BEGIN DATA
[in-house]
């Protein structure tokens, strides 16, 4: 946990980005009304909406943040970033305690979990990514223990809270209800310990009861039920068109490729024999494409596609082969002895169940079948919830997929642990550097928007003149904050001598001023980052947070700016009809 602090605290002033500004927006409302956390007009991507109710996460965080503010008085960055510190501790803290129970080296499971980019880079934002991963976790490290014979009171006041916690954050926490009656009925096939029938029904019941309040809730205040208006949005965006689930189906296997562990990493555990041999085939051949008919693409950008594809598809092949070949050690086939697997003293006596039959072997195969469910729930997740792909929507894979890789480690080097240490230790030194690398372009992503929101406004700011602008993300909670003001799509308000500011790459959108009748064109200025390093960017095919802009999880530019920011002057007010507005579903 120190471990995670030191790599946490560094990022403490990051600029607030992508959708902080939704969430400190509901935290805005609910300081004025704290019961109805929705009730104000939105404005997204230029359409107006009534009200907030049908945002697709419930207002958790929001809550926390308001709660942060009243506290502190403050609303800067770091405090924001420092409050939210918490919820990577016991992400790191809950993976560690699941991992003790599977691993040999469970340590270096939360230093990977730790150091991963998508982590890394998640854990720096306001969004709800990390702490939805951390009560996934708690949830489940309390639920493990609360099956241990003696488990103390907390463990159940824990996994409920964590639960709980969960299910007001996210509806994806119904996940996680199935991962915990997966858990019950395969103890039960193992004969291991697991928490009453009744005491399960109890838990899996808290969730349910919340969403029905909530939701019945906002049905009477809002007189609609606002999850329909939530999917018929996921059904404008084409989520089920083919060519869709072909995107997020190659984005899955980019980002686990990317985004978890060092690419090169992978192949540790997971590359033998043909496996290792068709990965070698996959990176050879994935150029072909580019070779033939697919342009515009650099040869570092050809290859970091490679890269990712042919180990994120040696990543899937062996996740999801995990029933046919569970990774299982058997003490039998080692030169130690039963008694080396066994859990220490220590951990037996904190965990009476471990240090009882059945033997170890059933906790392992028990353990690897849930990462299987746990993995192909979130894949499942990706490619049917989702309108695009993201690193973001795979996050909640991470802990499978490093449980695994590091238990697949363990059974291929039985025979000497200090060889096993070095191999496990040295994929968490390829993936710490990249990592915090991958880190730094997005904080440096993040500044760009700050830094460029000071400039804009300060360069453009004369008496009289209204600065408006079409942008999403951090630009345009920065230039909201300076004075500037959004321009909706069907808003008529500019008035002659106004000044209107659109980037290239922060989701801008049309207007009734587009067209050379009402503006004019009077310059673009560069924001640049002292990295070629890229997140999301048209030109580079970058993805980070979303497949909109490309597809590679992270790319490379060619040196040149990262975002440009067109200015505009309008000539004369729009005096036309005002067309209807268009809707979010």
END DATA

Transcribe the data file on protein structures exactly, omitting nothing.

[in-house]
């Protein structure tokens, strides 16, 4: 946990980005009304909406943040970033305690979990990514223990809270209800310990009861039920068109490729024999494409596609082969002895169940079948919830997929642990550097928007003149904050001598001023980052947070700016009809 602090605290002033500004927006409302956390007009991507109710996460965080503010008085960055510190501790803290129970080296499971980019880079934002991963976790490290014979009171006041916690954050926490009656009925096939029938029904019941309040809730205040208006949005965006689930189906296997562990990493555990041999085939051949008919693409950008594809598809092949070949050690086939697997003293006596039959072997195969469910729930997740792909929507894979890789480690080097240490230790030194690398372009992503929101406004700011602008993300909670003001799509308000500011790459959108009748064109200025390093960017095919802009999880530019920011002057007010507005579903 120190471990995670030191790599946490560094990022403490990051600029607030992508959708902080939704969430400190509901935290805005609910300081004025704290019961109805929705009730104000939105404005997204230029359409107006009534009200907030049908945002697709419930207002958790929001809550926390308001709660942060009243506290502190403050609303800067770091405090924001420092409050939210918490919820990577016991992400790191809950993976560690699941991992003790599977691993040999469970340590270096939360230093990977730790150091991963998508982590890394998640854990720096306001969004709800990390702490939805951390009560996934708690949830489940309390639920493990609360099956241990003696488990103390907390463990159940824990996994409920964590639960709980969960299910007001996210509806994806119904996940996680199935991962915990997966858990019950395969103890039960193992004969291991697991928490009453009744005491399960109890838990899996808290969730349910919340969403029905909530939701019945906002049905009477809002007189609609606002999850329909939530999917018929996921059904404008084409989520089920083919060519869709072909995107997020190659984005899955980019980002686990990317985004978890060092690419090169992978192949540790997971590359033998043909496996290792068709990965070698996959990176050879994935150029072909580019070779033939697919342009515009650099040869570092050809290859970091490679890269990712042919180990994120040696990543899937062996996740999801995990029933046919569970990774299982058997003490039998080692030169130690039963008694080396066994859990220490220590951990037996904190965990009476471990240090009882059945033997170890059933906790392992028990353990690897849930990462299987746990993995192909979130894949499942990706490619049917989702309108695009993201690193973001795979996050909640991470802990499978490093449980695994590091238990697949363990059974291929039985025979000497200090060889096993070095191999496990040295994929968490390829993936710490990249990592915090991958880190730094997005904080440096993040500044760009700050830094460029000071400039804009300060360069453009004369008496009289209204600065408006079409942008999403951090630009345009920065230039909201300076004075500037959004321009909706069907808003008529500019008035002659106004000044209107659109980037290239922060989701801008049309207007009734587009067209050379009402503006004019009077310059673009560069924001640049002292990295070629890229997140999301048209030109580079970058993805980070979303497949909109490309597809590679992270790319490379060619040196040149990262975002440009067109200015505009309008000539004369729009005096036309005002067309209807268009809707979010």